Yevamot 81

Born this way.

The mishnah on today’s daf, and the many pages of Gemara that follow, focus on priests who do not fit into the male-female gender binary and whether they enable their spouses to partake of terumah, the special sacrificial foods set aside to sustain the priests and their families. 

The first lines of the mishnah read as follows: 

If a priest who is a eunuch by natural causes married an Israelite woman, he enables her to eat terumah. Rabbi Yosei and Rabbi Shimon say: If a priest who possesses both male and female genitals married an Israelite woman, he enables her to eat terumah. 

The mishnah addresses two related scenarios in which priests who do not present with typical male genitalia enable their spouses to eat terumah. In both the cases, the rabbis of the mishnah permit it. The rabbis underscore the point by noting that the spouse in question is an Israelite woman, and thus the only way she would be permitted to eat terumah would be because she married a priest — not because she was born into a priestly family. 

The Gemara looks at the first situation and wonders why it’s necessary to mention it at all. After all, the woman is the spouse of a priest. Why would we think she wouldn’t be permitted to eat terumah?

The Gemara answers: This halakha is necessary lest you say only one who can father children enables his wife to eat terumah, but one who cannot father children does not enable his wife to eat terumah. 

The Gemara teaches that the mishnah’s ruling is necessary because one might have thought that only a fertile priest would empower his spouse to eat terumah. This faulty assumption could be derived from a reading of Leviticus 22:11, which states: And such as are born in his house, they eat of his bread.” The mention of children born in the priest’s house might have led us to think that only priests who can father children enable their spouses to eat terumah. But this is not the case. 

Regarding the second scenario, the priest with both male and female genitals, the Gemara concludes that even if it might be prohibited by biblical law for their spouse to eat all types of terumah, it is permitted by rabbinic law.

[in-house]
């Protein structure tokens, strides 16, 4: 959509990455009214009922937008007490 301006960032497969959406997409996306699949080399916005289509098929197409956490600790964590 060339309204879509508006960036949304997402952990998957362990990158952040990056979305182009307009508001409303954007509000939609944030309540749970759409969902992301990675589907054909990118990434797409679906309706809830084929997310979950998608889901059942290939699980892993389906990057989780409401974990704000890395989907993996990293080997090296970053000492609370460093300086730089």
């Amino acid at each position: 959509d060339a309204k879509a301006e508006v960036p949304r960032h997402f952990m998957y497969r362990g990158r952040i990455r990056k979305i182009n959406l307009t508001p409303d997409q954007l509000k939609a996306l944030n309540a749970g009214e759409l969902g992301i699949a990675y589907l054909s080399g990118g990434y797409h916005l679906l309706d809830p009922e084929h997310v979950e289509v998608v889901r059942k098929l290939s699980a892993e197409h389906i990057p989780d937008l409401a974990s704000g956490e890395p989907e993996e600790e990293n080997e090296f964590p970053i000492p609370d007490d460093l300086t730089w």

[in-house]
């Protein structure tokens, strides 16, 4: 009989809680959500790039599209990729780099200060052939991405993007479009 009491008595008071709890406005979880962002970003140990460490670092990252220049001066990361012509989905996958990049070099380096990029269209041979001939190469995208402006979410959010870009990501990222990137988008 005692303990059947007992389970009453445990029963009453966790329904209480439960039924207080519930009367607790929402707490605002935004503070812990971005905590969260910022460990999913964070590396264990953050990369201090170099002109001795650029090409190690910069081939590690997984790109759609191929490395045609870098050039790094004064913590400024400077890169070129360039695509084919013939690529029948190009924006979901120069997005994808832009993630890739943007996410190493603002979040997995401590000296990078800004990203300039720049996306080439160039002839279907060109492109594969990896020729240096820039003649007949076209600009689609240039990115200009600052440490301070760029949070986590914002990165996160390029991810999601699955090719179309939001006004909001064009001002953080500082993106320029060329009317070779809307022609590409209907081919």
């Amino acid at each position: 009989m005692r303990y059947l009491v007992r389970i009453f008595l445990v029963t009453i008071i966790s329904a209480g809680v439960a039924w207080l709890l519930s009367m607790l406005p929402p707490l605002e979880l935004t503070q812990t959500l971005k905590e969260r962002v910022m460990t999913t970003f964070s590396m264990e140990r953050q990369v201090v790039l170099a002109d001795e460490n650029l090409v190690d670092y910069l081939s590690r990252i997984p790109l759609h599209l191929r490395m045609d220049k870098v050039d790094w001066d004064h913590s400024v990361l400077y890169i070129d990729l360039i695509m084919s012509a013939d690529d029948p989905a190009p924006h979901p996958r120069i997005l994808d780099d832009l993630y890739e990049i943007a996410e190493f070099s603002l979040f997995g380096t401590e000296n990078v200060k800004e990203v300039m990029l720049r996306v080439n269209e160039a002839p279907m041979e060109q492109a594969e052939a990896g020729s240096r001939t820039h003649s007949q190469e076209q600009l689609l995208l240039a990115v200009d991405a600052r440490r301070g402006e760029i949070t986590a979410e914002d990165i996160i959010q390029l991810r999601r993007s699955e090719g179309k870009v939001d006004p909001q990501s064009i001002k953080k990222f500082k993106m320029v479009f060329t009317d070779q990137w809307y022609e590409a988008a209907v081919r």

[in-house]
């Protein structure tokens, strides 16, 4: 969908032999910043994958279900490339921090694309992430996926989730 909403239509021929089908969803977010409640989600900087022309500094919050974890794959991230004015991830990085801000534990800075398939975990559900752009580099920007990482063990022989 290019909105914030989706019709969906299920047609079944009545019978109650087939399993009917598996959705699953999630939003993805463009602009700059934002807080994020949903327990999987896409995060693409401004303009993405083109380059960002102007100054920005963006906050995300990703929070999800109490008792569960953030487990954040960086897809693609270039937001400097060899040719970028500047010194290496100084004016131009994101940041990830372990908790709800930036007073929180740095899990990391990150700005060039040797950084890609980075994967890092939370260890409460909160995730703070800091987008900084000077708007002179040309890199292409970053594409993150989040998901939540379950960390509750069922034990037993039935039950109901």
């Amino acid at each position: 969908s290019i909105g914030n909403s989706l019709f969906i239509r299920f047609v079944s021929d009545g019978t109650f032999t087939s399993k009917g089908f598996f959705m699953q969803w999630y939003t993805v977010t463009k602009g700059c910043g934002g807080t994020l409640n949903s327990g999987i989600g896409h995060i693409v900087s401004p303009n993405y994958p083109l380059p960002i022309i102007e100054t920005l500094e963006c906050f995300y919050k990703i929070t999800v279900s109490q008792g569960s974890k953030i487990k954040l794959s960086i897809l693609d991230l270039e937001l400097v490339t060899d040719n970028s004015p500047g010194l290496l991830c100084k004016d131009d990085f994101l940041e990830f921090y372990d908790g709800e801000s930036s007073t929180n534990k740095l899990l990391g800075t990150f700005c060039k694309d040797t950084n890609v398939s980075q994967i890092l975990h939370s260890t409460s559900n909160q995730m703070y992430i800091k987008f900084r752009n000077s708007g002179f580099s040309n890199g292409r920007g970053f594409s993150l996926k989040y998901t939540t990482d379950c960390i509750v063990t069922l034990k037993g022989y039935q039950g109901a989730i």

This passage is fascinating to me for many reasons, but I’ll share just two of them here.

First, there is no question that both the eunuch and the intersex priest are permitted to serve in the Temple, despite the fact that neither presents with typical male genitalia. While Leviticus 21:20 notes that a priest with “crushed testes” is barred from offering sacrifices in the Temple, that prohibition does not include those priests who were born without them. 

Second, there seems to be no value judgment attached to gender. The rabbis do not speak of these individuals in a disparaging or demeaning manner. Nor do they presume them any less capable of serving as priests simply because they do not possess typical male anatomy. 

As someone who works in the field of civil rights, I’m more than a little impressed that 2,000 years ago, the rabbis of the Talmud seemed to understand that the presence or absence of a priest’s genitals do not — and should not — determine their fitness to function in the Temple, get married, and share terumah with their spouse. Just as a eunuch or an intersex priest was born that way, they were also born priests — and it is that status that matters most. 

Read all of Yevamot 81 on Sefaria.

This piece originally appeared in a My Jewish Learning Daf Yomi email newsletter sent on May 27th, 2022. If you are interested in receiving the newsletter, sign up here.

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